Stephen K Amos says he doesn’t like reviewers - which is a shame, because it’s hard to see how reviewers could not like him.
A lot of comedians will stand up and perform their show, and you’ll leave having laughed for an hour… and that’s it. There’s no real sense of engagement, no sense that the jokes they made were special, that they were for your group of punters and yours alone.
Amos is not one of these. While he has his scripted gags to do, a lot of his show is reliant on crowd involvement. He won’t drag you up on stage, but he’ll pause mid-thought to ask the crowd a question and he’ll even re-arrange seating as he sees fit (bringing one family seated near the back up to the front… then proceeding to tease the two teenage sons throughout the show).
In fact this stuff is his strong point. While his jokes are funny, he really comes into his own when he’s performing off the cuff – like interrogating a Scottish couple in the front row, or commenting “how times have changed” after a pakeha stagehand brought him a beer.
His written material still stands up on its own, but on reflection it lacks that special glow of involvement.
Even if you know he’s repeating gags from other shows, they’ll still seem personal. It’s a tough thing to articulate, but he’s perfected the art of inclusion.
Incredibly articulate, he manages to round out a large number of global issues and challenge people’s perceptions – but you won’t realise it at the time.
There are racial elements to his set, as one of seven children born to Nigerian parents and raised in London, it would be almost impossible for Amos to avoid racial gags. But that background also gives him a huge number of yarns to spin.
You know how your grandparents would make you help in the garden as a child and you’d enjoy hanging out with them but not get the same satisfaction as when they let you plant something of your own and watch it grow? That’s the comparison I’m angling for here.
It’s one thing to get an easy clap saying ‘it’s great to be here, I love New Zealand’, but Amos sells that line. He could easily be a car salesman if he wanted to.
Unlike many of today’s comedians you can feel safe taking your parents along, because it always stays well within the limits and after his show, you’ll walk out with that indescribable warm feeling of being involved.
By now anybody sitting in the first two rows of a Stephen K Amos show knows they stand a very good chance of becoming part of the gig. And they should feel honoured.
Such a regular visitor here he's become a local comedy favourite, this blisteringly funny Brit is clearly at the top of his game.
To rapturous applause, but refusing to rest on his laurels, Amos strode on to the stage with clipboard in hand. His intention: to mark down what gags he'd keep and what ones he'd dump from his next gig.
There were guffaws aplenty in material he had prepared earlier: sorting out the Gillard-Rudd rivalry, the Australian anxiety over banana prices, his strict Nigerian parents, his time in the Boy Scouts, the perils of having "dual heritage". It was all fabulous.
But it was when riffing with the audience that Amos truly excelled. With a packed venue already on-side, he wasted no time drawing people into his routines; his finely honed hair-trigger comic sensibility turned innocent remarks into pure comedy gold.
At one point he even went platinum. When one hapless young man said how he tended to "steer away from interracial porn", Amos went nuclear. The audience was in stitches as he spent five minutes trying to unpack the puzzling quip.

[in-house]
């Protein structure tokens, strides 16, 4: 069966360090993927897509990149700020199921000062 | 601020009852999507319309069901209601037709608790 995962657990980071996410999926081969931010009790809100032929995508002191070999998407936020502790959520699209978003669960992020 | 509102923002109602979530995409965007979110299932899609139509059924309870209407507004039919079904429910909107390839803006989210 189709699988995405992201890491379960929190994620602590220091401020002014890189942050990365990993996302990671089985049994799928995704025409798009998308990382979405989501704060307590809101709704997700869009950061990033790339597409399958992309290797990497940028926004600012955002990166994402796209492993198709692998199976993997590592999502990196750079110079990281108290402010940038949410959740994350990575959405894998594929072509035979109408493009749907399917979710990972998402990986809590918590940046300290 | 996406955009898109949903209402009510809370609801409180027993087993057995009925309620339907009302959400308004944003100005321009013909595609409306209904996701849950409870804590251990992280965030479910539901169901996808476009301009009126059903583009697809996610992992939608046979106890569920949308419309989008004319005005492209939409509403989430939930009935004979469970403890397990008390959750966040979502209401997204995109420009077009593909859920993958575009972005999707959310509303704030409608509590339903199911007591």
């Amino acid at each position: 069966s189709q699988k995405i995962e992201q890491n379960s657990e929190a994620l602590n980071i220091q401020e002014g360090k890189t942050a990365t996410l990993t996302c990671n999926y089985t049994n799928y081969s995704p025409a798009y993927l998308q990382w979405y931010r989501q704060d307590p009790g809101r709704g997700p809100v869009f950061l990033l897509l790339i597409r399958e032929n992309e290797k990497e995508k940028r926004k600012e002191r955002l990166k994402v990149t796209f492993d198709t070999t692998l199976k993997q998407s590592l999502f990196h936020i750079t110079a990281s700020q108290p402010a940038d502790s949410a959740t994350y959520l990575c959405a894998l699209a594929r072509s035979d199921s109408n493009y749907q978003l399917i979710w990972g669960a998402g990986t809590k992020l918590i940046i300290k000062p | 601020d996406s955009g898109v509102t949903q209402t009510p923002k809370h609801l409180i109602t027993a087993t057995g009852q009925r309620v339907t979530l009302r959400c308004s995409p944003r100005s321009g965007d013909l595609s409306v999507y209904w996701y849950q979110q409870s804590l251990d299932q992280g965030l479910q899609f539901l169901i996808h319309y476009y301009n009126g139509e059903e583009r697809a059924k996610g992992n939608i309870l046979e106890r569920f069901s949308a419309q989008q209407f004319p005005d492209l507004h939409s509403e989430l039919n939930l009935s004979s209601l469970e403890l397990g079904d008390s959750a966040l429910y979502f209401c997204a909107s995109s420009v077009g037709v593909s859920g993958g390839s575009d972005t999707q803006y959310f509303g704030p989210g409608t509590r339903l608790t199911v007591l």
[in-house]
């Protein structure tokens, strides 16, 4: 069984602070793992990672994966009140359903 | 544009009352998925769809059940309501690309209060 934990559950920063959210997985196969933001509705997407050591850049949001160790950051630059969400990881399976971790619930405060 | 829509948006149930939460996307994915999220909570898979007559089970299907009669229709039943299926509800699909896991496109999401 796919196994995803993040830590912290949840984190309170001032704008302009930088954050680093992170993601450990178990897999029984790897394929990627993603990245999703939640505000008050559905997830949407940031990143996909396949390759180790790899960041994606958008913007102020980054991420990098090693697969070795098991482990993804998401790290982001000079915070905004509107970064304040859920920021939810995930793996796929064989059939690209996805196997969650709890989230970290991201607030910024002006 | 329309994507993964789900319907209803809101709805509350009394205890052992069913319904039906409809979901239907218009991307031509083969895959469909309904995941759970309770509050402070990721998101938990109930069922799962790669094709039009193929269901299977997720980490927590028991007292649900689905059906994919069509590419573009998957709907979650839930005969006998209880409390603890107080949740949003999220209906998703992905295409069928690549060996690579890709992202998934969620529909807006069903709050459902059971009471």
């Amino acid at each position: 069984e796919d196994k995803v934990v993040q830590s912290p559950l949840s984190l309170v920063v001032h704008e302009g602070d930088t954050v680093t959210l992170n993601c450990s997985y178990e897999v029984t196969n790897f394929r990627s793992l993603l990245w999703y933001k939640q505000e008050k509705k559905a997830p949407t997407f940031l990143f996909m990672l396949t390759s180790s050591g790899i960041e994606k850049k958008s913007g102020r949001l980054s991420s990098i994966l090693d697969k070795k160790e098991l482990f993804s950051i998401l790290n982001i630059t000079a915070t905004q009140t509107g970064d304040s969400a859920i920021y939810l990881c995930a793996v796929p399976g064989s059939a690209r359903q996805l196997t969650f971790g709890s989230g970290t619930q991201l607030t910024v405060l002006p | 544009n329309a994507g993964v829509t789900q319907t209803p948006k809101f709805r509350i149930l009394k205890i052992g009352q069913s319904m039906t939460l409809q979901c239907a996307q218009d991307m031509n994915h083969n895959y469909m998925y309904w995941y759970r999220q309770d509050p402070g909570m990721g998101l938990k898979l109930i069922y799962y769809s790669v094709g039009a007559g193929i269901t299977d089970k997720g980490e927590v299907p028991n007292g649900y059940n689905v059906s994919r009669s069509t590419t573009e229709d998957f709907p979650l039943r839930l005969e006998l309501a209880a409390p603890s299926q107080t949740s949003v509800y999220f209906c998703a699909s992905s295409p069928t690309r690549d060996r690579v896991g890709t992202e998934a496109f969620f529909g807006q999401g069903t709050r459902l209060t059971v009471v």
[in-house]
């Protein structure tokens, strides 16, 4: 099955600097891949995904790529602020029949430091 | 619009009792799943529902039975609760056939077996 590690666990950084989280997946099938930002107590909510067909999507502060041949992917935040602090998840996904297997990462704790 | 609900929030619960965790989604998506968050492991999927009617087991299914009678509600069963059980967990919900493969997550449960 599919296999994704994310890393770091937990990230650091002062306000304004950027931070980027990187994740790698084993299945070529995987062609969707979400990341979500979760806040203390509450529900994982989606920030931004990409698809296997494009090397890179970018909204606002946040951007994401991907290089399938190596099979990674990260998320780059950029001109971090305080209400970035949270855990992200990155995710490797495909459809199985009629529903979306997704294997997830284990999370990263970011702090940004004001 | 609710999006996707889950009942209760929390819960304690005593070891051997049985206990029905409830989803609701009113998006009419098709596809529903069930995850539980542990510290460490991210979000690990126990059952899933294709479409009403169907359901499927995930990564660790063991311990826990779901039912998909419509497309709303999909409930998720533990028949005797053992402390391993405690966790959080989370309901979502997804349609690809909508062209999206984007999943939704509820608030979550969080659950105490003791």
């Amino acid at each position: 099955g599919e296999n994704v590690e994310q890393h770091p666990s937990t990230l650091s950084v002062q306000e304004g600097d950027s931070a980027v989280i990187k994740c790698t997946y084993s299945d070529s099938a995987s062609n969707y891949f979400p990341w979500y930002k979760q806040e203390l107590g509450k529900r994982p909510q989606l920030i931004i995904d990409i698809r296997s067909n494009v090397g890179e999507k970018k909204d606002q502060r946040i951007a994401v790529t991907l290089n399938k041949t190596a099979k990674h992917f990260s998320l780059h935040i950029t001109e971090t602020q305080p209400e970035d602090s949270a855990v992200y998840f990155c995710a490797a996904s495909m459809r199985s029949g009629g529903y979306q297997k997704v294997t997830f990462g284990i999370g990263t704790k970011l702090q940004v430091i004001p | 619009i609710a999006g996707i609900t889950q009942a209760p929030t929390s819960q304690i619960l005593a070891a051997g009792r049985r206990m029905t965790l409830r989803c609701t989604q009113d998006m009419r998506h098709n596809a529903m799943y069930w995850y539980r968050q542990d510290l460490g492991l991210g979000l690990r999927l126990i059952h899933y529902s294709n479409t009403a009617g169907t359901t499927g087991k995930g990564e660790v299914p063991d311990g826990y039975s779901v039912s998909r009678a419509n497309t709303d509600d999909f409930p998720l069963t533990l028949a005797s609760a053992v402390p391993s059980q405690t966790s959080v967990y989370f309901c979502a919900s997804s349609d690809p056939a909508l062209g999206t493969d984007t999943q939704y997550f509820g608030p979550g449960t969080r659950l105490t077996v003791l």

It was one of a dozen times when Amos proved himself a true master of free-form comedy. The guy is now so proficient his ability to elicit massive laughs from the smallest thing appears effortless.
And hecklers be warned: if there's one thing Amos loves more than making fun of critics it's smacking down those foolish enough to interrupt his flow. Better just to secure a seat well out of his firing line, shut up and revel as Amos takes flight.
Strutting on stage with gangsta swag and greeting the audience in a posh English accent, Stephen K Amos embodies the fluid, mashed-up sense of identity that characterises globalism in a digital age.
The incongruous cross-currents of dual British-Nigerian heritage offer a rich source of anecdotes and provide a free-fire zone for some hilarious jibes at a grab-bag of ethnic types.
Australians in general get a real roasting. His scatter-shot presentation encompasses everyone from Thai barmaids through to Nigerian monarchists but Amos prides himself on avoiding tasteless stereotypes and in a sharp demonstration of having it both ways serves up a taster of the kind of ethnic slurs that he excludes from his show.
Read more at: http://www.nzherald.co.nz/comedy/news/article.cfm?c_id=154&objectid=10802541
thebarefootreview.com.au' Amos keeps his audience gasping and laughing with a torrent of family stories and his own take on parenthood, the value of one versus multiple offspring.'open/close
Boldly stating Laughter is my Agenda, he happily succeeded with an eager and vocal Wednesday night crowd.
In true Amos fashion, his new show is full of slightly wrong but always funny quips and tales, mainly focused on his childhood as one half of a twin set in family of seven children. Making light of his parent's 'interesting' (read: concerning) child-rearing techniques, Amos keeps his audience gasping and laughing with a torrent of family stories and his own take on parenthood, the value of one versus multiple offspring, and the political woes of "Goulia Jillard" and the Australian Labour Party.
Over the hour-long show, Amos balanced a smooth mix of improv and pre-written material, and his comedy credentials were on show as he handled some bizarre heckling with practiced ease.
Always a good laugh, this show shouldn't disappoint those familiar with Amos's previous appearances. Grab a seat for a funny night out.